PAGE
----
by E.C. Fish on November 25, 2010

It stands to reason that the land of Bigger, Better, Faster, More might have some difficulties with the concept of thanksgiving in the small-t sense, and that these difficulties might carry over into the capital-T holiday we’re celebrating. For the last couple of decades or so, something in our nature as a people has led us to declare a sort of doppelganger holiday on the day after Thanksgiving devoted to Mammon-worship– the aptly if ironically named Black Friday. On the day after our annual declarations of thankfulness, we are expected to express our more basic dissatisfaction by going out and buying more stuff.

Originally this just seemed to be the result of an ever earlier beginning to the commercialization of Christmas– Christmas sells– an expansion of the original Twelve Days that goes pretty much nonstop from Halowe’en to New Year’s. Lately, though, it seems to have developed a certain mojo of its own, with its own rituals (the ever more insane “doorbuster” sales, this year starting at three a.m. at some places) and the kind of holiday tips on the morning news (which I still watch even when it’s delivered by the kind of B- and C-listers who can’t get Thanksgiving off) that used to be reserved for turkey preparation. This year’s highlight– how to shop off those Thanksgiving calories.

The complaint that American holidays have become “too commercial” is an old one, predating even “A Charlie Brown Christmas” back in ’65, but this Thanksgiving seems to present a special case. Americans are even worse with irony than they are with gratitude, but the irony of our culture trying to maintain it’s shopping-based celebration day when so many of us are living out the aftermath of Bigger, Better, Faster, More is pretty damn hard to miss. For years Americans bent over backward to keep up the consumption that drove our economic growth, even as that growth failed to produce any more real buying power for the majority of them, working longer hours, sending more family members into the workplace, taking advantage of credit even as it took advantage of them, and eventually tapping into the house equity to keep the stuff train rolling. That’s gone now, most of it, and there isn’t a doorbuster bargain early or insane enough to coax blood out of stones on a scale grand enough to get it back. Thus the somewhat desperate quality to this year’s Black Friday exhortations, including the number of national merchants (including those redoubtable champions of American values and Chinese products, Wal-Mart) who this year said to hell with the gratitude entirely and stayed open on Thanksgiving Day.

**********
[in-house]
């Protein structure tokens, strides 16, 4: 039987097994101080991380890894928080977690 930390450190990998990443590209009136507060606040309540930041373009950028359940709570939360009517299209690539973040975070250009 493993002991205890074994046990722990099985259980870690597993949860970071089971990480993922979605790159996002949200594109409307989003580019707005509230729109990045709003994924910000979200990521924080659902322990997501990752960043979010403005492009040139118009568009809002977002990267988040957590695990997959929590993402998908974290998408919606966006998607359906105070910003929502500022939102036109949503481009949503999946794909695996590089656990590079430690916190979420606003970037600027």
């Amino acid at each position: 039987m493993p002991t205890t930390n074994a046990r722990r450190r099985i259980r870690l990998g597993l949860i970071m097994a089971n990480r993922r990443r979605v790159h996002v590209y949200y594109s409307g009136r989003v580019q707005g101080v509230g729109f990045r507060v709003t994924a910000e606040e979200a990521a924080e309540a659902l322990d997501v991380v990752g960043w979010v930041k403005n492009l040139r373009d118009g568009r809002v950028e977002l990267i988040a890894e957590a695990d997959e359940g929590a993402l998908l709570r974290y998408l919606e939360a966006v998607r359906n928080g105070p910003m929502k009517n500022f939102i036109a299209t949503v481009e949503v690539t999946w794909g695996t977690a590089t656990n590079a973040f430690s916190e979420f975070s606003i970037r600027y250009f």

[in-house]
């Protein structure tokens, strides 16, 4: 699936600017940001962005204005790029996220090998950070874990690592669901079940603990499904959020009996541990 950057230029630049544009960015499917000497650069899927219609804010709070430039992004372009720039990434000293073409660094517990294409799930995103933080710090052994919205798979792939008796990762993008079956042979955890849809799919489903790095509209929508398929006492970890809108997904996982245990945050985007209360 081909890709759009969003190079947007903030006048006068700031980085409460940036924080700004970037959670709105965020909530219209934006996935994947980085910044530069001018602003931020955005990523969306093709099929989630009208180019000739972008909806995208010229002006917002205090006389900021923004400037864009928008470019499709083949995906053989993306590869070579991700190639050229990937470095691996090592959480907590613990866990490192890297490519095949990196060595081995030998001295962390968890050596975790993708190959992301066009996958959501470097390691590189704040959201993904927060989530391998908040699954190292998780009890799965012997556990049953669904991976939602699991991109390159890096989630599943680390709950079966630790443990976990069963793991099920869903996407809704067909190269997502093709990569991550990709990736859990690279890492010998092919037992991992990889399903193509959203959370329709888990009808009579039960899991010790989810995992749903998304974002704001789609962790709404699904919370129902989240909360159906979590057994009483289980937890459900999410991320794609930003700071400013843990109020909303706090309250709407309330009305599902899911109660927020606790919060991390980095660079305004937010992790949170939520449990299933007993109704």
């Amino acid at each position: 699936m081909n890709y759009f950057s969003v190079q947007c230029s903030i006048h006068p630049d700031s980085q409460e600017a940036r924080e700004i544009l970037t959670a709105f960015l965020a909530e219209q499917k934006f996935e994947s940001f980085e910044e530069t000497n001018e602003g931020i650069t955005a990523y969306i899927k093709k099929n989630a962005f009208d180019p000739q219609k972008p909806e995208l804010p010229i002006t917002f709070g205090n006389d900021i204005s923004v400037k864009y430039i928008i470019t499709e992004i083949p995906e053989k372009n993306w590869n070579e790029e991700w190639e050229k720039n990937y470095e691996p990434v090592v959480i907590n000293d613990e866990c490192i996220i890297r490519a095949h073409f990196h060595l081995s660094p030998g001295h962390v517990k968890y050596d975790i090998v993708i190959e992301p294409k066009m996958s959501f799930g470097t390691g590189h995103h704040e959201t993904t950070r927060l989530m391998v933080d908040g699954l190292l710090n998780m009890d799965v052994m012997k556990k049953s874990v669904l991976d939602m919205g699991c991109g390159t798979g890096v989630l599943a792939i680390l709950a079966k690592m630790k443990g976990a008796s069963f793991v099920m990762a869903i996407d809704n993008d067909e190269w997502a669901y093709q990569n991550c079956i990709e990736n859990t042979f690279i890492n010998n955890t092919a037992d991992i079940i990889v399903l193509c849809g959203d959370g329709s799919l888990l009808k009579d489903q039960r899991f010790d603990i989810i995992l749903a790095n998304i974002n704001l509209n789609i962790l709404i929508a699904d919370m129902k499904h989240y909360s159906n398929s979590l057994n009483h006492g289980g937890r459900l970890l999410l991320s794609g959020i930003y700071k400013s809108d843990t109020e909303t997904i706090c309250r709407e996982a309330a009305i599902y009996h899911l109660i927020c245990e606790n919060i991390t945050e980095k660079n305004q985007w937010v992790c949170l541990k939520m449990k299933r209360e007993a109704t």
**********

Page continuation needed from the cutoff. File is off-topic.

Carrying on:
This year also, it seems, our gratitude itself has been more than just crowded– it seems to have been co-opted a bit as well. The “attitude of gratitude,” according to the new positivist pop philosophy of the moment, is more than just a sincere human reaction to the good things in life– it can be a powerful tool. Practice it enough, and the universe itself will give you more stuff. The real secret– being happy with what you have, and showing appreciation to the people around you– gets somewhat shorter shrift, though it will probably be a much more powerful thing in the days ahead.

I hope that you spent your day, as I did, having fun with the people you love and wondering how you could possibly ask for anything more. Not much more may be forthcoming– not much bigger, better, or faster, either. I hope, if only for this evening, that that’s just fine with you.

(This piece originally appeared on the web site The Pubhouse Dialogues)

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